White liver disease of sheep.Aust Vet J. 1982 May; 58(5):181-4.AV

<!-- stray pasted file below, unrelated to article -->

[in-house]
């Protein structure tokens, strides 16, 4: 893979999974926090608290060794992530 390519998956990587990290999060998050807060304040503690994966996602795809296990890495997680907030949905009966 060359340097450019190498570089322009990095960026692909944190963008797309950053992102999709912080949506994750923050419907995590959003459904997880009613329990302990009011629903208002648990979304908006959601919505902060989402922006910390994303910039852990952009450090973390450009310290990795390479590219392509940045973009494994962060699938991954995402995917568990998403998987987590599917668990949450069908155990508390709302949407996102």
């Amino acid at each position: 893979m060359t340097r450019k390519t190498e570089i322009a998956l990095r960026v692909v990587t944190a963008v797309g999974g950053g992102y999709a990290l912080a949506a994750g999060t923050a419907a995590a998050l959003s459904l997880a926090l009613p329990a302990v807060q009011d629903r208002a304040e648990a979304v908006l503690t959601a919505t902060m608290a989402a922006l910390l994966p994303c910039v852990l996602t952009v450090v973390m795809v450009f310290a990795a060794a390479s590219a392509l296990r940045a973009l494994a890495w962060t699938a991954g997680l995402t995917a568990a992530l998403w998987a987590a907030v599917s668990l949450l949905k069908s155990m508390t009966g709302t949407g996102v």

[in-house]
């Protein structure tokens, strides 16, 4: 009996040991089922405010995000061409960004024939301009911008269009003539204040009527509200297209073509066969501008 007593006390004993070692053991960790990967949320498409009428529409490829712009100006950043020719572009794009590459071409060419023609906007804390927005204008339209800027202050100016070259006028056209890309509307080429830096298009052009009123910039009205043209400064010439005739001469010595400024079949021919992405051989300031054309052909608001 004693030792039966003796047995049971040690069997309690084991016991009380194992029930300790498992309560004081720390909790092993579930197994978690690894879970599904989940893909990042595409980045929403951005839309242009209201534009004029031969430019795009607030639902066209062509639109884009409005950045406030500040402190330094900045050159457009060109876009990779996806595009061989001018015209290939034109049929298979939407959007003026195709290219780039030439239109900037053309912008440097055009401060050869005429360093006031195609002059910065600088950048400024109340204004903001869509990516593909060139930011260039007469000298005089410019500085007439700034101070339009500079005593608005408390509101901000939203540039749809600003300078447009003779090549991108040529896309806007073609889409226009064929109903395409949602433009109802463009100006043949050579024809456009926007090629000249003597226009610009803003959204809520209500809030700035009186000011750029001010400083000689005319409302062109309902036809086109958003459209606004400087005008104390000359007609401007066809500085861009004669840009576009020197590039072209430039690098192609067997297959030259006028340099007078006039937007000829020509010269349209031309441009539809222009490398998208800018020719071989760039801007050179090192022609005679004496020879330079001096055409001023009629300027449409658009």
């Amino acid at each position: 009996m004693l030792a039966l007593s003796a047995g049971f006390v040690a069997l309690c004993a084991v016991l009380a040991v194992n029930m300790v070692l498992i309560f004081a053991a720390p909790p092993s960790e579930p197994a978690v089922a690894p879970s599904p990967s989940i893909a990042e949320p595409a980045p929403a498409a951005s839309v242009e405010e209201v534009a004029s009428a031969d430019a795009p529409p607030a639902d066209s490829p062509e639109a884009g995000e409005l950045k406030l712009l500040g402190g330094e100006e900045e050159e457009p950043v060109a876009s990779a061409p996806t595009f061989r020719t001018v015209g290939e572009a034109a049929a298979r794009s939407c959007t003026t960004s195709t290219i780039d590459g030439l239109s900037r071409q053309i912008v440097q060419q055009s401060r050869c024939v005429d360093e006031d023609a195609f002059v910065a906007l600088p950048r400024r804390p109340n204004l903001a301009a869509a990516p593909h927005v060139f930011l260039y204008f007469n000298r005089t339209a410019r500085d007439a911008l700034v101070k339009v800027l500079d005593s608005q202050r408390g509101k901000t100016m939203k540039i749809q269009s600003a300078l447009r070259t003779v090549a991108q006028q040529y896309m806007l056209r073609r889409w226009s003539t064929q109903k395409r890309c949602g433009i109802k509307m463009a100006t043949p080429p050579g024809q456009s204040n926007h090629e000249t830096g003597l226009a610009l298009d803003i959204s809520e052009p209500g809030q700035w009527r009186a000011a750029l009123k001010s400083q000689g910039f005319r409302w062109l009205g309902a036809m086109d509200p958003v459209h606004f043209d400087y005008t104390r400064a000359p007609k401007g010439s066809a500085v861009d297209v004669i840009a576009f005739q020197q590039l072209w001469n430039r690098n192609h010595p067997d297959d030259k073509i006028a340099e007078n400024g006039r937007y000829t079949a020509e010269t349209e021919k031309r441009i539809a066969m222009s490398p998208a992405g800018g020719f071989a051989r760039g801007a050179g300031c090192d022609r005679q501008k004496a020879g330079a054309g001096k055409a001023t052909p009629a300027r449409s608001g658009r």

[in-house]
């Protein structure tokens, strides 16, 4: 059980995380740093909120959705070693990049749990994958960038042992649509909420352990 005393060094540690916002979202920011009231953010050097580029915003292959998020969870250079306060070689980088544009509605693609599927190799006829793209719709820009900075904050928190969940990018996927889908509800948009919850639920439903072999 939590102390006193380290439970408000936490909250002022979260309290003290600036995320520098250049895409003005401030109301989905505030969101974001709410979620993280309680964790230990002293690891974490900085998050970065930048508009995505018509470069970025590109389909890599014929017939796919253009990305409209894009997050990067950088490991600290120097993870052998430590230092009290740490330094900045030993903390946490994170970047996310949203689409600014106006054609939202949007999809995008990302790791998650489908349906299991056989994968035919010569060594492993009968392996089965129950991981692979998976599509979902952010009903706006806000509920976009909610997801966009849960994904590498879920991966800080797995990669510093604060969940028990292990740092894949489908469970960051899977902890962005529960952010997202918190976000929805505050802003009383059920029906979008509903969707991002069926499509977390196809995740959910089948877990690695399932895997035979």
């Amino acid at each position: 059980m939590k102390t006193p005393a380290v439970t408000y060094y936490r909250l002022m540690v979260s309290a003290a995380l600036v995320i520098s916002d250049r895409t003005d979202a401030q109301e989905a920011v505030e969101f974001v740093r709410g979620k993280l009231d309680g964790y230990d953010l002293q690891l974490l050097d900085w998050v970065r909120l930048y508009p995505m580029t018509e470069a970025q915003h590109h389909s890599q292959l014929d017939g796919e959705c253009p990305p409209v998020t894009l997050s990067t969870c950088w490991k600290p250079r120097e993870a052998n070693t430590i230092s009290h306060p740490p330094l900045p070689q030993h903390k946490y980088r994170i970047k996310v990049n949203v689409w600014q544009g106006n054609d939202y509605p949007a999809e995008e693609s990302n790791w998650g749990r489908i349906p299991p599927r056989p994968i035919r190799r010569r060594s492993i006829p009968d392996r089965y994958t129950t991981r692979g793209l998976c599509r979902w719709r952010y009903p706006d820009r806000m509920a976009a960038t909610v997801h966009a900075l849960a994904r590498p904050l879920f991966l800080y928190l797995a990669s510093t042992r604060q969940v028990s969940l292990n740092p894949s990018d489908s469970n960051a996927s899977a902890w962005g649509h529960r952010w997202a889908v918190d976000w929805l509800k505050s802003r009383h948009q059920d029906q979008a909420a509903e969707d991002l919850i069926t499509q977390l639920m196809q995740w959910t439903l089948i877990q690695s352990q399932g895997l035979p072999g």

Outbreaks of ovine white liver disease (WLD) on 7 farms in eastern Victoria were investigated. Most occurred in late spring and mainly affected lambs 3 to 6 months old, with a morbidity of 20 to 100% and mortality of 8 to 15%. Clinically affected lambs showed illthrift, emaciation and bilateral, serous, ocular discharge. Clinical pathology showed mild anaemia, elevated serum liver enzymes (GGT, OCT, AST) and low levels of serum vitamin B12. Grossly, the livers were pale, fatty and friable; microscopically there was parenchymal fatty change, bile duct proliferation and ceroid pigmentation. Liver cobalt values were consistently low (mean 0.4 +/- 0.4 mumol/kg D.W.). Levels of cobalt in pasture from 2 properties were very low (0.34 mumol/kg D.W.) The diagnosis of white liver disease was made on the basis of clinical features, specific liver pathology and low cobalt status. Treatment trials established that cobalt injections or oral bullet administration resulted in clinical improvement, significant weight gains, and improved serum vitamin B12 levels. WLD did not recur in previously affected sheep using these treatments. However, when blocks containing cobalt were available continuously, WLD recurred 2 years after the initial outbreak.